That's really what we've been given. As you said, our sins have been totally dealt with and taken completely away so now there is nothing separating us from God. We're fully reconciled to him.

    That's good news. Thanks for sharing.

    Aida

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  2. Aida... same here... I've always accepted the word atonement as a new covenant word. In fact, I've heard it preached as meaning "at-one-ment." In other words, that it means we're "at one" with God. We'll we are "at one" with God, but it's not because of this word! The English words "atone" and "atonement" don't meant "at one" and the Hebrew (Old Testament) word doesn't mean "at one" either.

    I searched other versions of the Bible for forms of atone, and most versions do not use the word at all in the NT. The NIV uses the word 3 times, using two Greek words, and in each case I looked up the Greek and neither of them mean 'atone.'

    In fact, when the two Greek words are used elsewhere in the NT (and it's rare), they're not translated as "atone" but rather "mercy seat," "be merciful," "propitiation" and "reconciliation."

    Anyway, not that I'm an expert in Greek, but I think the overall point is that the "atonement" in the Old Covenant is not what Jesus did for us in the New Covenant. If He had simply atoned for our sins, as the blood of bulls and goats did in the Old Covenant, our sins would still remain. But He took them away, and through it we were reconciled to God and we were able to be made the righteousness of God.

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  3. What can we add to that or take away from it?!

    Add confession!
    Add walking down the aisle!
    'examine yourselves'!
    'find the hidden sin'
    'find the generational sin'
    'find the prosperity blocking sin'

    Those are some Jesus missed!

    Oh.. give me a break!

    Excellent post brother!

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  4. Kevin Williams10/07/2008 11:53 PM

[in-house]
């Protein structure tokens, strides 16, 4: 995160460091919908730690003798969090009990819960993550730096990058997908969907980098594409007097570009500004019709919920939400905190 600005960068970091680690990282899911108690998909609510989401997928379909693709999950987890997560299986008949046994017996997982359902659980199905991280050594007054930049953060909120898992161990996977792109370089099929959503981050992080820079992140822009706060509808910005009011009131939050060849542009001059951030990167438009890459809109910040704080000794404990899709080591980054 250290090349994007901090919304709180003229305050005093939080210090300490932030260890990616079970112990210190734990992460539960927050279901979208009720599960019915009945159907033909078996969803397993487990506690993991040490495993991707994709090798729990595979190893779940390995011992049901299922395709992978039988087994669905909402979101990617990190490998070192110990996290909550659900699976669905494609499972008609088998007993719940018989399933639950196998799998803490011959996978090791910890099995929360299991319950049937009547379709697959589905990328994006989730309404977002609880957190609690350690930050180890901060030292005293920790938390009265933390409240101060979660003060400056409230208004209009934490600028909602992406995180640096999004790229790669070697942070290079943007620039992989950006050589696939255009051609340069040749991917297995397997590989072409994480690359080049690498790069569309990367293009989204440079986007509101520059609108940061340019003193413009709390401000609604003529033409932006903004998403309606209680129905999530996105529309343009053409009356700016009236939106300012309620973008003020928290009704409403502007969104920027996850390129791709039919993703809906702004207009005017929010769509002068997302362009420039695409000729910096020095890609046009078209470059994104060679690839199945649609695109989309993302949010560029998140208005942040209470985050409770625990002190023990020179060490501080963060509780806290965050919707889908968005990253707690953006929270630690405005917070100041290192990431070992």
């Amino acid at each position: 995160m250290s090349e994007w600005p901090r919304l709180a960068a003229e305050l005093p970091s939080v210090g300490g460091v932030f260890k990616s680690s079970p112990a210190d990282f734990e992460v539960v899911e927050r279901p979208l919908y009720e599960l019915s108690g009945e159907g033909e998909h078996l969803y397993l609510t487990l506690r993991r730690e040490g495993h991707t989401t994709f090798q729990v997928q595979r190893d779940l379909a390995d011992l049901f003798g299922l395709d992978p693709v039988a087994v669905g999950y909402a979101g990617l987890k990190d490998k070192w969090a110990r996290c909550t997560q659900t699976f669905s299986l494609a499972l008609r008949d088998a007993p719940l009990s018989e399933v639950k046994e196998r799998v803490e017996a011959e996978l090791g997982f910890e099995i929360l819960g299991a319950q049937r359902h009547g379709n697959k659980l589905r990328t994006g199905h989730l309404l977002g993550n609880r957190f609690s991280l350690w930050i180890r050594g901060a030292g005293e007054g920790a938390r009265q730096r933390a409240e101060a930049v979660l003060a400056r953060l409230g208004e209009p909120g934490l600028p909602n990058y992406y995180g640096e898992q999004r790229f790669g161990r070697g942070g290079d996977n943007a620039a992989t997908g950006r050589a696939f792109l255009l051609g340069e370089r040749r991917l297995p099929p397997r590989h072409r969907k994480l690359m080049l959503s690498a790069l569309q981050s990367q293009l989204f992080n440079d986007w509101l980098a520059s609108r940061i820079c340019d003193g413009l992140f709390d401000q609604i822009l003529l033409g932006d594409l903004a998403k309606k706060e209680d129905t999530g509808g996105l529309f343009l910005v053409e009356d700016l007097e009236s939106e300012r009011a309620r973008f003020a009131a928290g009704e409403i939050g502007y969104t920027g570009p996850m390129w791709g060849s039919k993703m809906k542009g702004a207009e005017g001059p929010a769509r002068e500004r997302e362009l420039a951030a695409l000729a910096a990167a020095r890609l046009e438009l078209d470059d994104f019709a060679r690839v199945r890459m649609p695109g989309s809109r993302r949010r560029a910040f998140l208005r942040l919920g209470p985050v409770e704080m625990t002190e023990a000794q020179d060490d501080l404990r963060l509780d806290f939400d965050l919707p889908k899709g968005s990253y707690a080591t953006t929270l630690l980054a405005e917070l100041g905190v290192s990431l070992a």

Christ died on the cross to take away all sins. He did this so that we might also die to sin, that we will feel dead inside when we sin in this world, so that we might recognize sin when it acts against our Spirit, which loves Christ. So that we might repent from this evil flesh that consumes us every day. And become alive in him, who gives us Eternal Life.

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  5. Hi Kevin,

    A couple of thoughts come to mind. The first one is that we have already died to sin (Rom 6:2). The rhetorical question that Paul asks is, since we have died to sin, why should we live any longer in it?

    The second thought is that we have also already become alive in Christ (Ephesians 2:1,5, Colossians 2:13, etc).

    All of this has happened supernaturally, simply when we believed and were born again of incorruptible seed. Romans 6:11 reminds us to reckon (regard as fact) that we are dead to sin and alive to God in Christ.

    The old nature - the old person who we were in Adam - died and is gone forever. Our new nature - the new creation that we are in Christ - is alive to God and is dead to sin.

    I'll be honest and say that your statement, "this evil flesh that consumes us every day," disturbs me. Christian preachers and teachers have not taught that it is Christ and His life who consumes us! If we think we're consumed by the flesh, then we'll always live in defeat, because there's absolutely no way we can "defeat" the flesh. But if we're consumed by Christ and our new nature that is incorruptible and is alive together with Him in righteousness, peace, joy, and so on and so on, then we need not be consumed with the flesh because the life of Christ overcomes all.